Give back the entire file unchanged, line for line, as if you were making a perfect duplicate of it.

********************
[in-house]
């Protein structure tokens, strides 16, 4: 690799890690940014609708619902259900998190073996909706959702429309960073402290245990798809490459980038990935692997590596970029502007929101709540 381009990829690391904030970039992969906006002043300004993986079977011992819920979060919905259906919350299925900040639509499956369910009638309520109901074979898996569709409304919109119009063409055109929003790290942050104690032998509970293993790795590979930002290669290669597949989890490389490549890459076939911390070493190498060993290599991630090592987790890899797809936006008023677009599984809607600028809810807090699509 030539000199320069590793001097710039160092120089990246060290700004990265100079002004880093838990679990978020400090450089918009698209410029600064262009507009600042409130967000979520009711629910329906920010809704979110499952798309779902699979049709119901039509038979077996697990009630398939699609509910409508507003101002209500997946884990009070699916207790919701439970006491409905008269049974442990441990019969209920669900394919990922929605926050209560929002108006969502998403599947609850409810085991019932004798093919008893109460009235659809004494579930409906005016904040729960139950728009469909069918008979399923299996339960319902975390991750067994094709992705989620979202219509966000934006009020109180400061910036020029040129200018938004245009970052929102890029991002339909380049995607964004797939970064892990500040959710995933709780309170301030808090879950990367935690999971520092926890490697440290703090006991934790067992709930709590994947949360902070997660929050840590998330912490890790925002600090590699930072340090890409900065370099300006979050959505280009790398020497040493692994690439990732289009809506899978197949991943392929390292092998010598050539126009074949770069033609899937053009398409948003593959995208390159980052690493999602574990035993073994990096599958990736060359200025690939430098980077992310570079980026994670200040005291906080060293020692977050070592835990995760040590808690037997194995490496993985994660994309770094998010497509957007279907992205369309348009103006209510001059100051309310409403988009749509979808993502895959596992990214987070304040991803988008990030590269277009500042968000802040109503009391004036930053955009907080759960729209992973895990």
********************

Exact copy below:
[in-house]
């Protein structure tokens, strides 16, 4: 690799890690940014609708619902259900998190073996909706959702429309960073402290245990798809490459980038990935692997590596970029502007929101709540 381009990829690391904030970039992969906006002043300004993986079977011992819920979060919905259906919350299925900040639509499956369910009638309520109901074979898996569709409304919109119009063409055109929003790290942050104690032998509970293993790795590979930002290669290669597949989890490389490549890459076939911390070493190498060993290599991630090592987790890899797809936006008023677009599984809607600028809810807090699509 030539000199320069590793001097710039160092120089990246060290700004990265100079002004880093838990679990978020400090450089918009698209410029600064262009507009600042409130967000979520009711629910329906920010809704979110499952798309779902699979049709119901039509038979077996697990009630398939699609509910409508507003101002209500997946884990009070699916207790919701439970006491409905008269049974442990441990019969209920669900394919990922929605926050209560929002108006969502998403599947609850409810085991019932004798093919008893109460009235659809004494579930409906005016904040729960139950728009469909069918008979399923299996339960319902975390991750067994094709992705989620979202219509966000934006009020109180400061910036020029040129200018938004245009970052929102890029991002339909380049995607964004797939970064892990500040959710995933709780309170301030808090879950990367935690999971520092926890490697440290703090006991934790067992709930709590994947949360902070997660929050840590998330912490890790925002600090590699930072340090890409900065370099300006979050959505280009790398020497040493692994690439990732289009809506899978197949991943392929390292092998010598050539126009074949770069033609899937053009398409948003593959995208390159980052690493999602574990035993073994990096599958990736060359200025690939430098980077992310570079980026994670200040005291906080060293020692977050070592835990995760040590808690037997194995490496993985994660994309770094998010497509957007279907992205369309348009103006209510001059100051309310409403988009749509979808993502895959596992990214987070304040991803988008990030590269277009500042968000802040109503009391004036930053955009907080759960729209992973895990």